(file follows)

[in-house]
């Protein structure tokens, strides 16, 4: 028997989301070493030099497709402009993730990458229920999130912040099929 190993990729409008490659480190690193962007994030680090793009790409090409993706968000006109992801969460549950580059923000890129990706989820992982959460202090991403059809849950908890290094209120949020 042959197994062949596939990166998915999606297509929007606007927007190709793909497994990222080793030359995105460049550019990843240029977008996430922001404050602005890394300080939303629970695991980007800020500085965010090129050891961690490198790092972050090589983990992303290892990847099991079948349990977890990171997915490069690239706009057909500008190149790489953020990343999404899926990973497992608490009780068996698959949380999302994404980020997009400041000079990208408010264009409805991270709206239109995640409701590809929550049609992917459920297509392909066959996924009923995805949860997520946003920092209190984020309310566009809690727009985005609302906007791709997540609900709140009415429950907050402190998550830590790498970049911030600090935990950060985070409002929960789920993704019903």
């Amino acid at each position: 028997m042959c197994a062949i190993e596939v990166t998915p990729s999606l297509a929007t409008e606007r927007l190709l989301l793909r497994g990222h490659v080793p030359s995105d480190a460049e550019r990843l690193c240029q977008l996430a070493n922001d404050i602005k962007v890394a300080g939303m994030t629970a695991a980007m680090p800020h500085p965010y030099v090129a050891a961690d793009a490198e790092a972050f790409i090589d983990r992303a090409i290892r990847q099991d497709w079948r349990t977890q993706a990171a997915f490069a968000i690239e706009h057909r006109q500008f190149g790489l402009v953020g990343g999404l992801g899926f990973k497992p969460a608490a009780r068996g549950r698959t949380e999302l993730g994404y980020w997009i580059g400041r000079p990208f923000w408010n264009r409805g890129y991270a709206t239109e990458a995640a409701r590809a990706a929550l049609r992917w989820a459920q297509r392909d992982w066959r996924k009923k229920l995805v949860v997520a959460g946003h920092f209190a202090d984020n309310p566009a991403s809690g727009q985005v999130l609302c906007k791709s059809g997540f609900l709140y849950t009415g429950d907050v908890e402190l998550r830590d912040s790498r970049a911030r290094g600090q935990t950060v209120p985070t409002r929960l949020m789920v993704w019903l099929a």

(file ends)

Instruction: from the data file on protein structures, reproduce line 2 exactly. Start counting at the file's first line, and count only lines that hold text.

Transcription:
């Protein structure tokens, strides 16, 4: 028997989301070493030099497709402009993730990458229920999130912040099929 190993990729409008490659480190690193962007994030680090793009790409090409993706968000006109992801969460549950580059923000890129990706989820992982959460202090991403059809849950908890290094209120949020 042959197994062949596939990166998915999606297509929007606007927007190709793909497994990222080793030359995105460049550019990843240029977008996430922001404050602005890394300080939303629970695991980007800020500085965010090129050891961690490198790092972050090589983990992303290892990847099991079948349990977890990171997915490069690239706009057909500008190149790489953020990343999404899926990973497992608490009780068996698959949380999302994404980020997009400041000079990208408010264009409805991270709206239109995640409701590809929550049609992917459920297509392909066959996924009923995805949860997520946003920092209190984020309310566009809690727009985005609302906007791709997540609900709140009415429950907050402190998550830590790498970049911030600090935990950060985070409002929960789920993704019903």